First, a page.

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Get more people to push – or fix the engine?

21 November 2019
Push the car

The Commission’s second draft report Employment, labour markets and income, for the Technological change and future of work inquiry, is out today.

It begins by telling the story of the New Zealand labour market. From one vantage point, it appears remarkably successful. Labour force participation is very high (Fig. 1). And unemployment is low – it’s currently about 4% but hasn’t risen over 6% since the early-2000s.


Fig. 1: Unemployment rate and labour-force participation rate, New Zealand, 1987–2019

Unemployment rate and labour-force participation rateNew Zealand has low unemployment relative to other advanced economies.

Fig. 2: New Zealand's unemployment rate relative to the OECD average, 1999–2018

New Zealand's unemployment rate relative to the OECD average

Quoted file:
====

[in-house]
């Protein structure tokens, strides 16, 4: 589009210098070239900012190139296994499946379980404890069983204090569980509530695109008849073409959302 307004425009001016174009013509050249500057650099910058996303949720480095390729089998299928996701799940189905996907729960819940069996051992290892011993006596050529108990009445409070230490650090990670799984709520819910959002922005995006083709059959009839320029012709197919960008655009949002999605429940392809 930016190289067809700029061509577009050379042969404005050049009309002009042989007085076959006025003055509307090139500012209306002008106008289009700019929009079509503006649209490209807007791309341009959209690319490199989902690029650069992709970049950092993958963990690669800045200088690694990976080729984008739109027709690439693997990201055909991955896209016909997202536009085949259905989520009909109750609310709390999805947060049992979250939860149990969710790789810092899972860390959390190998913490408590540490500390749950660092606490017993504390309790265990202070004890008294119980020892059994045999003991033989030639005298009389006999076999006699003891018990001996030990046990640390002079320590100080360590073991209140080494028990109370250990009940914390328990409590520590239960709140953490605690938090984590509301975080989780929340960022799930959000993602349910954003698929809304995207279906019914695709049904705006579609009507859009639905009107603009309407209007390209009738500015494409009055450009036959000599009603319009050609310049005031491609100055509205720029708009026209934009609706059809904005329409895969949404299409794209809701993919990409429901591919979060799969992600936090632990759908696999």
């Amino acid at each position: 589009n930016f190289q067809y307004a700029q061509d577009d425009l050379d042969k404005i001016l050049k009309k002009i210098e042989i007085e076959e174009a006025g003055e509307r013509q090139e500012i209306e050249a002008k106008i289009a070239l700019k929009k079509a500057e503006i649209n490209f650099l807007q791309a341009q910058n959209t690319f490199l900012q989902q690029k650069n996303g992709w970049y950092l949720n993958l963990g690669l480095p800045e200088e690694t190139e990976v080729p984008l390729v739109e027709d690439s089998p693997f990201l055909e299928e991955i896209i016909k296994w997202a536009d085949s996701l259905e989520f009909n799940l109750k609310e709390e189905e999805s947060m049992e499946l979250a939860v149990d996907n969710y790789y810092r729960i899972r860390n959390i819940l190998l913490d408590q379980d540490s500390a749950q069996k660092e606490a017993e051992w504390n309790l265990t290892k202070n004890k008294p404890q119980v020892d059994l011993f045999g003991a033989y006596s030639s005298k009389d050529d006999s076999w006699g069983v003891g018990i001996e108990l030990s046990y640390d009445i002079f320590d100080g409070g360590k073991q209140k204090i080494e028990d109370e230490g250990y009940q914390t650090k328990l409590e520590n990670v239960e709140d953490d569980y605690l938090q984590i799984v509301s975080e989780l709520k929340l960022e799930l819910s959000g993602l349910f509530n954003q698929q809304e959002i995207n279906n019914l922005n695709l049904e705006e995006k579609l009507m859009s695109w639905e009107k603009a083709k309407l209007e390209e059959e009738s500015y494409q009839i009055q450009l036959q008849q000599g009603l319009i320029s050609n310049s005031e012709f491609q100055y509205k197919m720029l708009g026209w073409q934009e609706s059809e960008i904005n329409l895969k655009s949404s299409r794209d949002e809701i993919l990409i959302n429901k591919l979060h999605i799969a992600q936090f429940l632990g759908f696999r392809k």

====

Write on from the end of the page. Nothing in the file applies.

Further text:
It would be easy to be complacent. We are, overall, in a relatively comfortable position compared to many other countries.

But from another perspective, the story isn’t so great. New Zealand’s economic growth has mostly been the result of population growth and more people participating in the labour force, rather than by improving productivity. This type of growth does not support increased wages.

Fig. 3: New Zealand’s sources of GDP per capita as a % of the OECD benchmark, 1996–2017

New Zealand’s sources of GDP per capita as a % of the OECD benchmarkMore workers can and do grow the economy, at least in absolute terms. However, this approach is a bit like recruiting more people to push a broken-down car rather than fixing its engine. More people might move the car a bit quicker, but it is not a great way to get to one’s destination.

For the New Zealand economy, “fixing the engine” is about improving productivity. And technology adoption is a key mechanism to grow labour productivity, which supports higher incomes and living standards. 

Pushing car

So, can we fix the engine? The labour market is an important part of the engine. My next post is about improving labour-market dynamism.

Notes for Fig 3.
1. The OECD benchmark is the average of the top half of OECD countries with the highest GDP per capita
2. GDP per capita (blue line) is the result of GDP per hour worked (green line) and hours worked per capita (dashed orange line).

Image: Jack MacCormick

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